Search
  • Melinda Mills

What is the effect of mass education on women's autonomy in Latin America?


Photo credit: Lisa Summer (pexels.com)


What is the effect of mass schooling on women's autonomy? In a new article in Demography, LCDS postdoctoral researcher Daniela Urbina addresses this question by focusing on the case of Latin American countries that implemented compulsory schooling laws in the 90. Using DHS data from Bolivia, Colombia & Peru, she finds that compulsory schooling led to reduced autonomy as the positive returns of schooling for women’s empowerment diminished as school systems expanded.


In the article, she provides evidence for two mechanisms underlying this surprising result. First, there was a trade-off between school expansion and student selectivity. She shows that compliers to compulsory schooling were more likely to come from rural and indigenous backgrounds.


Second, mass schooling increased the likelihood that women "marry down" in education, violating hypergamy expectations that are still ubiquitous in most Latin American countries.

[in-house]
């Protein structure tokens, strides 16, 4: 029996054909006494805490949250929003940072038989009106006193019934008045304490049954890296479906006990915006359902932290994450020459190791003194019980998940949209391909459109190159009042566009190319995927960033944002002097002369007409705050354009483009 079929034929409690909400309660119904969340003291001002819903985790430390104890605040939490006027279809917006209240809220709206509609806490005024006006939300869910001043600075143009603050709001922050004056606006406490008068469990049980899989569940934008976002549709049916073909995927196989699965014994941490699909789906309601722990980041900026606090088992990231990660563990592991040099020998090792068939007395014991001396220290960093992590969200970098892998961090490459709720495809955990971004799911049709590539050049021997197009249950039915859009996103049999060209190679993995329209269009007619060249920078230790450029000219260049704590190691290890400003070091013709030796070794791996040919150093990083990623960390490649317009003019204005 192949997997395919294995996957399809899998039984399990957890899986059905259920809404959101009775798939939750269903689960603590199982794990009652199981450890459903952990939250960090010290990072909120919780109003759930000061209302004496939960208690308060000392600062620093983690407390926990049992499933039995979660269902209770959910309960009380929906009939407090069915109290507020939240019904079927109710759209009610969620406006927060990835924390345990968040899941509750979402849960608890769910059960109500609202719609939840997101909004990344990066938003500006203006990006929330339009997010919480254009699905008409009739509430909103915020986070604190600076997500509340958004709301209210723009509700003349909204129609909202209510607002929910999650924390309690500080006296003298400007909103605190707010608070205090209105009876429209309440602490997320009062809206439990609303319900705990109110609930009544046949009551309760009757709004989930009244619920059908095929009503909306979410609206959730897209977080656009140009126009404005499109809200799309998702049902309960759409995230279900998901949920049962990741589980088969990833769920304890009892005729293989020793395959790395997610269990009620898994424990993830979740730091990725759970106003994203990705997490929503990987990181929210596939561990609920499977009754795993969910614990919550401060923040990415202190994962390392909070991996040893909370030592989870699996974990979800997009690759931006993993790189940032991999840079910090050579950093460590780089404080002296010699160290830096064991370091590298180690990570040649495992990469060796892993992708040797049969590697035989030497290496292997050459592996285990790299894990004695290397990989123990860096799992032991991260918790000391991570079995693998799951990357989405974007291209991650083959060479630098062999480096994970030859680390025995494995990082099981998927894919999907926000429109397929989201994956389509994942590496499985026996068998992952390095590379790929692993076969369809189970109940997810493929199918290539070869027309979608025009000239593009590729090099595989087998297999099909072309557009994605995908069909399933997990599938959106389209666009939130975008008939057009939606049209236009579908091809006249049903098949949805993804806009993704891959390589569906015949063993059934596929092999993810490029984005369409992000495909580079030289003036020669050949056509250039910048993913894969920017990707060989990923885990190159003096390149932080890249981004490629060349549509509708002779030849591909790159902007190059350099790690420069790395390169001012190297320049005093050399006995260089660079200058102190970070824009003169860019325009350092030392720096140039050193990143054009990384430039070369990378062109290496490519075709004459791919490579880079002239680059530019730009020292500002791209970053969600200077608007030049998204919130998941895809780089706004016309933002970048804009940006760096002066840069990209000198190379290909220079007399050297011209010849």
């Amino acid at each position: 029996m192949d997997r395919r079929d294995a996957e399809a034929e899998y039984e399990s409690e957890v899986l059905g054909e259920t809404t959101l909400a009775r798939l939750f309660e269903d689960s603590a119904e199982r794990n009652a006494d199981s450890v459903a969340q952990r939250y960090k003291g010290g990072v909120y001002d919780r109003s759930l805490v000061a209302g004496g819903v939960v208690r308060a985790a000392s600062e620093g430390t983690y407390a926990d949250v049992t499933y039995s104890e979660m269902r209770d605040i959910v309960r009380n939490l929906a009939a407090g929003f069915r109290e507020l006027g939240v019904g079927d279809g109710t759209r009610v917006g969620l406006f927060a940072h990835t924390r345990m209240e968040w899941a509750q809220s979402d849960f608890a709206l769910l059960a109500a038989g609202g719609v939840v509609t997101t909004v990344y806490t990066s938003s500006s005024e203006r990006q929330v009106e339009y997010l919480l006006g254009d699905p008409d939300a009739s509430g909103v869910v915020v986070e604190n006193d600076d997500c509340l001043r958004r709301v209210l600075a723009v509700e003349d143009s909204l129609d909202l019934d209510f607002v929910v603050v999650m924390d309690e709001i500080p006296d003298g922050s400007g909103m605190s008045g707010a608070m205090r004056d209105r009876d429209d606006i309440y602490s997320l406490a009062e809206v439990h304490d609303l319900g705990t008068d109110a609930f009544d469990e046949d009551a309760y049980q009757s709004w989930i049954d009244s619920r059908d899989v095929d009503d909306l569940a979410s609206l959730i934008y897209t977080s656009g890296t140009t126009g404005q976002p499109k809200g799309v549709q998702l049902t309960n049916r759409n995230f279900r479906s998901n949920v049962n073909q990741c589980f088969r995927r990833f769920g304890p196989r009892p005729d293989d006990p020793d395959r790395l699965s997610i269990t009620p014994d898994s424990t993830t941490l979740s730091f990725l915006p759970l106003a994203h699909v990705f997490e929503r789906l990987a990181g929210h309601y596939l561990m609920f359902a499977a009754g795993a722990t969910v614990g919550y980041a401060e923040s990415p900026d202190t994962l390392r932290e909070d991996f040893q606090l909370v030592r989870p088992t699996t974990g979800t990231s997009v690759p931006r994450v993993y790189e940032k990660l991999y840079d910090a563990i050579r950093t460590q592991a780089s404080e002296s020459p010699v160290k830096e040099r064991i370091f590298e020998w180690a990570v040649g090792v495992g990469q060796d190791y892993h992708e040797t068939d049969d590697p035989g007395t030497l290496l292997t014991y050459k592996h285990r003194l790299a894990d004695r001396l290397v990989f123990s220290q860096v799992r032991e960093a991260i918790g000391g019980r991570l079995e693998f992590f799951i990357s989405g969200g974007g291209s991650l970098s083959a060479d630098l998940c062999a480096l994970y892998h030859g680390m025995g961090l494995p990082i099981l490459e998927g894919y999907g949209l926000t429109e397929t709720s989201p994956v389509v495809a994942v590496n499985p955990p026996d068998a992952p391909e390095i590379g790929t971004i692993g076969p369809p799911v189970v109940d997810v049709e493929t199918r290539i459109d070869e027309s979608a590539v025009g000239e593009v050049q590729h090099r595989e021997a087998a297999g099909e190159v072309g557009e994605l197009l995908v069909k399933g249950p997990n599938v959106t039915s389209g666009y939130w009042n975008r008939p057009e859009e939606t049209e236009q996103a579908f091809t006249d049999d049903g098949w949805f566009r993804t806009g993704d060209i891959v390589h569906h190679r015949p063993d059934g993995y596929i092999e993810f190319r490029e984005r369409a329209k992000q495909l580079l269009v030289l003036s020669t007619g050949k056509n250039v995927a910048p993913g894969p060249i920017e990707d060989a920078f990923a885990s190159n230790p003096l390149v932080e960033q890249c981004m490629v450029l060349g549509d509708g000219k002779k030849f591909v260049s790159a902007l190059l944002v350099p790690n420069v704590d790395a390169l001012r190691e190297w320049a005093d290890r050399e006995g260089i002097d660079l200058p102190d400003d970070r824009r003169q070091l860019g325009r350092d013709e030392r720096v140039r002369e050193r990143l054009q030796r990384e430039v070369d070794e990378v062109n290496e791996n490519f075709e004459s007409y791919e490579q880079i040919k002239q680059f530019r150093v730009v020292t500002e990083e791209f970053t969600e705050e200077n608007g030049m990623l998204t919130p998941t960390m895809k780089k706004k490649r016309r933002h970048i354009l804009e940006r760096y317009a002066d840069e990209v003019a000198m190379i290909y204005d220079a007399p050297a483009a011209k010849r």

Unions in which wives have more schooling than their husbands have shown to be problematic for women across several contexts. Thus, she argues that the greater restriction of women's autonomy, particularly in Bolivia and Peru, resulted from a compensatory response among couples who transgress educational hypergamy norms. Urbina shows that the negative effects of compulsory schooling were concentrated among married respondents in Bolivia and Peru. This subgroup of women was also more likely to experience controlling behaviors from their husbands.


Although her main find­ings are con­sis­tent across con­texts, she discusses important country-dif­fer­ences in the article.


To read the full article, click here.


Full citation:

Urbina, Daniela R. (2022). Mass Education and Women's Autonomy: Evidence From Latin America, Demography, https://doi.org/10.1215/00703370-9983381


Daniela Urbina (left)

19 views0 comments